The Wrong Goodbye
Excerpt from Each Wind That Blows
I wake sometime in the night, haunted by the ghost of an old, torn up elephant, the ghost of my mother close on his heels. Oh, give it a rest, I moan, irritated, mentally swatting at the notion like one would a pestering fly. Give her a rest and yourself with her.
Oh, I would if I could, but regret and remorse make for uneasy bedfellows, and both rest heavily by my side tonight. Regret for the old bull, murdered for trinkets, underscored by a deeper, harsher regret that burns with an all too familiar sting of remorse. Regret for what I should have done, should have said, not said, hunches I should have followed, the call I should have made. Remorse for all the short retorts I can never take back, the affection I may never give. The patience I had but wouldn’t spend.
It is the airport that finds me tonight. Flinching as it closes in around me, I try to stem the tide of a painful memory but all I can do is tread water and let it wash over me.
It is the morning of my departure after a three week stay. My mother looks sad and stressed, an unhealthy pallor pinching at her cheeks that I notice despite my self absorbed eagerness to get on the road. I put it down to her unwillingness to see me go, as usual. I feel tight and imposed upon. Why can’t she just let me go with a smile? Our family has revolved around hellos and goodbyes my entire life. This is nothing new.
My unkind words of the night before pull uncomfortably at my heart, but I shrug them away. How was I to know they’d make her cry? In time, the words will no longer matter, only the look on her face, twisted and scared. It will be a knife caught deep in my heart, too deep to dislodge with even my most earnest attempts at self forgiveness.
I squirm in my camp bed to remember my reluctance to spend time with her that morning. All too vividly, I can see us standing at the bottom of the escalator, my bags checked, my boarding pass in hand, plenty of time for a coffee before my flight but all I want to do is give her a careless hug and make a quick getaway. Her depression is suffocating. My conscience feels pressed by her pale face and the dark circles under her eyes. I am full of a strange mix of equal parts sorrow and resentment.
At the top of the stairs I turn to give the usual final wave. I am disappointed. It’s a first. She has already turned and is making her ungainly way through the crowd, like a toddler without a hand to steady her, all her God given grace torn from her by the fall that almost took her life years ago. My heart plummets to see her go, now finally it fills to the brim with the compassion and empathy I so lacked for the past few weeks.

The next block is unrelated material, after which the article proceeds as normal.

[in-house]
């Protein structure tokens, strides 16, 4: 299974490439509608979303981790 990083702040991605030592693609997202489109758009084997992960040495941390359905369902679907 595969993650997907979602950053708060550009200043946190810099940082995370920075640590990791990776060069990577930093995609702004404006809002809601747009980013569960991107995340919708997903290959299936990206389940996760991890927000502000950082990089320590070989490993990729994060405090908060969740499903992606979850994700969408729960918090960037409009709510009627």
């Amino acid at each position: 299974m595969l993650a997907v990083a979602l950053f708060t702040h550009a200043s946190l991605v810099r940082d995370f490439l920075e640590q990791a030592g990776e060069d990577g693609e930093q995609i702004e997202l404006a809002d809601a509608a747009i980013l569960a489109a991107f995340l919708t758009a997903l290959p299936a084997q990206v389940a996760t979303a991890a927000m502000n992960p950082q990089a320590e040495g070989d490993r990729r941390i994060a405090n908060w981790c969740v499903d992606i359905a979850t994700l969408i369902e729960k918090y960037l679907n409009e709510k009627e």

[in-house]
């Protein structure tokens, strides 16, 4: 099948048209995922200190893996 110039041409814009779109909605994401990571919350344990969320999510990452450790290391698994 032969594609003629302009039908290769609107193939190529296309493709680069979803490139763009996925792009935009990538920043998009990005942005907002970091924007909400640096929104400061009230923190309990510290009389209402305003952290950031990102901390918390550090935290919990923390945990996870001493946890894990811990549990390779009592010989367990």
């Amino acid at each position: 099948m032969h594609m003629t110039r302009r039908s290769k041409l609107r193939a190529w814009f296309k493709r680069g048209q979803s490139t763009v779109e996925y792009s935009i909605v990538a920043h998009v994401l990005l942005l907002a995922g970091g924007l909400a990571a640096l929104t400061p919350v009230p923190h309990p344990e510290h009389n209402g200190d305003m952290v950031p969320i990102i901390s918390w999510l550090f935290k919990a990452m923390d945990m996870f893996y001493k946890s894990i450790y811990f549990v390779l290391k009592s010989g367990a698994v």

I want to give it all to her now, in one huge wave of love and understanding. I want to take back all my hostility and give her only my adoration, drench her in my affection. She looks so sad, so lonely it cuts through all my selfishness and cleaves me in half. I am in tears. I consider running after her, it’s not too late, but cool reason overtakes my impulse. I turn and head for security, drying my tears and swallowing the lump in my throat. Maybe I’ll call her before boarding.
The walk to security beside floor to ceiling windows runs parallel to the sidewalk outside. I walk, just twenty feet above and a hundred feet away from my mother as she walks with as much dignity as she can muster towards the parking lot. I watch her with gathering intensity, sending her thoughts of love and goodwill, willing her to turn around, look up and see me so I can blow her hugs and kisses. So she may feel my love before it’s too late. Now why did I think that?
I want to rewind the tape, back to the bottom of the escalator so I can erase this horrible, wrong goodbye and replace it with the right one. The one where I hold her tight, kiss her cheeks, tell her how very much I love and honor her. The one where I sit down with her over a cup of coffee and let her know she is worth any and all of my time.
Instead, I watch as she disappears into the parking garage, the shadows deepening around her till she is gone from my sight. Maybe I’ll call her before boarding. Give her an hour to get home. Then I’ll call.
I curl around myself and my pillow. It never gets any better, any less painful. I fall asleep to the sound of crickets, the clinking of coins that were never spent on a simple phone call.